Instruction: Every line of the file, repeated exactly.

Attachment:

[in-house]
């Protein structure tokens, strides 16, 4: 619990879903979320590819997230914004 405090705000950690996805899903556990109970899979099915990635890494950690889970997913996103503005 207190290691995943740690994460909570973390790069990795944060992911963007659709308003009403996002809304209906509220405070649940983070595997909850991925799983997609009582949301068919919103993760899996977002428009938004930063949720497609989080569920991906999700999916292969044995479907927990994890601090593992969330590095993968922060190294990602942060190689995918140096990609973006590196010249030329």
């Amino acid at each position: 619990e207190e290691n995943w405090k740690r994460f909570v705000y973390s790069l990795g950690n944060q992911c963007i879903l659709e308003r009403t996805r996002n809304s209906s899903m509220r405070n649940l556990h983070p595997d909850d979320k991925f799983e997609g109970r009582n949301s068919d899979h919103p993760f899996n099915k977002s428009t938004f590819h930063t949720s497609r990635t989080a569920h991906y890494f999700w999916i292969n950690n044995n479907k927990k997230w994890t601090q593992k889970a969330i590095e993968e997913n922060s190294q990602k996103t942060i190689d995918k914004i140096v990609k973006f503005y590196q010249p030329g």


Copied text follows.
[in-house]
């Protein structure tokens, strides 16, 4: 619990879903979320590819997230914004 405090705000950690996805899903556990109970899979099915990635890494950690889970997913996103503005 207190290691995943740690994460909570973390790069990795944060992911963007659709308003009403996002809304209906509220405070649940983070595997909850991925799983997609009582949301068919919103993760899996977002428009938004930063949720497609989080569920991906999700999916292969044995479907927990994890601090593992969330590095993968922060190294990602942060190689995918140096990609973006590196010249030329």
């Amino acid at each position: 619990e207190e290691n995943w405090k740690r994460f909570v705000y973390s790069l990795g950690n944060q992911c963007i879903l659709e308003r009403t996805r996002n809304s209906s899903m509220r405070n649940l556990h983070p595997d909850d979320k991925f799983e997609g109970r009582n949301s068919d899979h919103p993760f899996n099915k977002s428009t938004f590819h930063t949720s497609r990635t989080a569920h991906y890494f999700w999916i292969n950690n044995n479907k927990k997230w994890t601090q593992k889970a969330i590095e993968e997913n922060s190294q990602k996103t942060i190689d995918k914004i140096v990609k973006f503005y590196q010249p030329g």